Rod: Yes, most of what you say does. Taking on those philosophies I think began before that. It’s not that he and I sat down and talked philosophy, because we never really did, but I think simply by being in proximity and having the life I did, they were around me and I think slowly may have seeped in. Certainly once again influenced by my surroundings. I’ve had many privileges, but one of the greatest was having a father that I could go around [after he died] and talk to so many people and learn about him. And on some level – I would like to say unbiased people, though I’m sure some of them weren’t – but I got the spectrum. There were people who never made it to the documentary that I spoke with off camera that didn’t like my father, and then I had the people who adored him. And what was beautiful is, then I was able to find this man, this human, in the middle. And it sounds stupid for me to call him a human, of course he was human, but so many people idolized him that it was hard to get a real understanding of him. It’s so interesting to hear that there’s a grief process that is sort of like this, because that’s exactly what it did for me. And it worked on many levels, not just the loss of my father, but trying to figure out who I am too.
Lynn: That’s so much of a part of loss for us as humans – we lose someone important to us, and then have to figure out, who am I now, after that person is gone? It’s a big part of the adaptation process.
Rod: Yes, like am I trying to be the next Gene Roddenberry? Am I supposed to be? Am I following in his footsteps? Who the hell am I? It really was a journey. The documentary wasn’t about me, so a lot of that journey never made it onscreen, and that’s fine, because that part was my journey. That’s not the story we were trying to tell. But there was such a cathartic, growing part of that experience for me that will never be seen by anyone else, but it was a wonderful opportunity.
Lynn: I’m going to recommend the film to my grad students. Even if you didn’t consciously know you were doing that, you can see your evolution over the course of the documentary, and it’s a powerful journey.
Rod: I appreciate that very very much.
Lynn: Okay, last question. We’re dealing with a pandemic which is literally requiring us all to boldly go where no one has gone before. Are there messages from “Star Trek” that are directly related to the pandemic?
Rod: I struggle with this at different times with a different point of view. I’m just going to be bluntly honest with you – my daily comment is that we’re screwing ourselves again, we’re a bunch of dumbasses, we’re gonna end up right back where we were.
Lynn: That’s what I’m afraid of!
Rod went on to acknowledge his privilege in having had many life experiences and being exposed to a lot of intelligent people all over the world.
Rod: I’m not super intelligent, just a basic well-rounded person, but there are so many people who haven’t had those experiences and are stuck in this place of fear and uncertainty. It’s been going on for a while, but it certainly has been exacerbated by our last political leaders. It’s unfortunate because I know people who say, I’m scared to get the vaccine. These are people I know and respect, normal people, and I don’t have enough of the scientific knowledge to try to convince them. It’s sort of like religion too, what you believe is what you believe. People are a little trapped in that area. So, I feel a little lost right now because I don’t want to put my beliefs on them, but then I go to, well science isn’t my beliefs, science is science. So, it’s an internal struggle right now. I do think “Star Trek” can play a part – the ideas, the empathy, the compassion can play a part.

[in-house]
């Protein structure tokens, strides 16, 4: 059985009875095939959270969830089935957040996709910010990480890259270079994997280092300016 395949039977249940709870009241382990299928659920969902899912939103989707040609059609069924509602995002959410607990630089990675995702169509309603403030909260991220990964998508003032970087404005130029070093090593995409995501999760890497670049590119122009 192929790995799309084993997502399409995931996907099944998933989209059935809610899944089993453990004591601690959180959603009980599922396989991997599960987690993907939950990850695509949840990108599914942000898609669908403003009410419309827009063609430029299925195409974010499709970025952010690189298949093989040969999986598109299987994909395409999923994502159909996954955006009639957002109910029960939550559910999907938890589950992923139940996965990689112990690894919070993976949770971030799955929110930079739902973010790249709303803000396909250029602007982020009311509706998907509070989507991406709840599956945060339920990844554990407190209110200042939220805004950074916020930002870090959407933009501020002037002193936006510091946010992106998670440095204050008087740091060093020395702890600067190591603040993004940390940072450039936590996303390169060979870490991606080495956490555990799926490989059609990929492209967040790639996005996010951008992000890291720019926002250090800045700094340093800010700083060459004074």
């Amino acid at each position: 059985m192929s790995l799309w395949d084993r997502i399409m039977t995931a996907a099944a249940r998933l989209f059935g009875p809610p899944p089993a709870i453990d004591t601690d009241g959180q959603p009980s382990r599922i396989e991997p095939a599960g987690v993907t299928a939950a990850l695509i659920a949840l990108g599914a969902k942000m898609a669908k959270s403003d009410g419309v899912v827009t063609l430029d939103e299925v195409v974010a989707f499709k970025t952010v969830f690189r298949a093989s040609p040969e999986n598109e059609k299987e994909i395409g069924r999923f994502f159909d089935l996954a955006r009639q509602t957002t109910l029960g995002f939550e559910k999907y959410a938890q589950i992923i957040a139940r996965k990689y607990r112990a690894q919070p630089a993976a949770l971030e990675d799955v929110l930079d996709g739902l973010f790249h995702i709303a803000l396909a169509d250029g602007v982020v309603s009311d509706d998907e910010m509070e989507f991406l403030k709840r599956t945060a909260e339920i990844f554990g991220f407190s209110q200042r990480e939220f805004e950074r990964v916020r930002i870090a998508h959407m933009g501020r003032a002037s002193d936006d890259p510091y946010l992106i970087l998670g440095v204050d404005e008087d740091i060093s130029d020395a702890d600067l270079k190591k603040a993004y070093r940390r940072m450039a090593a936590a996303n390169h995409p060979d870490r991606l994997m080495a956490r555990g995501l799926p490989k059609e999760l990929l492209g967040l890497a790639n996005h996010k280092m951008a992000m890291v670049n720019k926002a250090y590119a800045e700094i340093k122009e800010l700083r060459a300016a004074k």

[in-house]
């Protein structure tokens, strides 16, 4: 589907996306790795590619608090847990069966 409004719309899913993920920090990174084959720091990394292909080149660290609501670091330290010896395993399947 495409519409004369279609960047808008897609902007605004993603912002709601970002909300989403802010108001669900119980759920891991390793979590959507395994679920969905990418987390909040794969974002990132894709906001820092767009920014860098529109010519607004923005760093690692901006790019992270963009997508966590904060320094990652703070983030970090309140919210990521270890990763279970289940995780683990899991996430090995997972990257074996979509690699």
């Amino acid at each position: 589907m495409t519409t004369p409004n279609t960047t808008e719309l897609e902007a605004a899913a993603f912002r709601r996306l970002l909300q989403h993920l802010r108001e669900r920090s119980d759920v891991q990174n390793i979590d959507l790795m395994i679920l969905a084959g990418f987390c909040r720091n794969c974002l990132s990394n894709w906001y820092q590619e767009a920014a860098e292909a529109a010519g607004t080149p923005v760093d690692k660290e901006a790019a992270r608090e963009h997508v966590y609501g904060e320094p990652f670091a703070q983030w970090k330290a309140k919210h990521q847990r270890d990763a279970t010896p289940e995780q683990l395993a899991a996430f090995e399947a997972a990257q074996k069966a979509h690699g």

Rod: I’m passionate about the vaccine, that it’s really going to save us here.
Lynn: I feel like that goes back to “Star Trek” too – we have to do this together. We have to care about each other and think of the common good. And that takes us right back to the themes we started with.
Rod: If I can throw out the word ‘education,’ which is a loaded word – I don’t mean STEM necessarily, I just mean life perspective, experience. If we can do more with ethics and empathy and these sorts of things at a younger age, I don’t think we’ll have people that live in so much fear, because they’ll be able to use their critical thinking to get out of those mindsets. It’s a multi-generational change.
Lynn: You don’t have to convince me, you’re talking to a professor here! The better we all are at critical thinking, the less vulnerable we are to all the misinformation that’s out there.
Rod: I can’t wait to read what you write.
We ended our conversation and all I could think was how much Rod, from what I know of Gene, really is like his father. He is quick to acknowledge his own privilege and awareness that he doesn’t know it all by any means, but he is also open and eager for knowledge. He understands and shares with his father the values and beliefs that have infused the “Star Trek” universe from the beginning, but isn’t naïve about the complexity of the ethical dilemmas facing humanity right now.
I think he’s onto something, that Star Trek’s ideas – a half-century later – can help us navigate the challenges of 2021. We can’t be afraid of seeking out new knowledge and new ideas or counting on science. Infinite diversity in infinite combinations is what makes the world beautiful. Humanity working together for a common good is what will save us.
I can’t think of a better person to bring Gene Roddenberry’s ideas into the future than his son.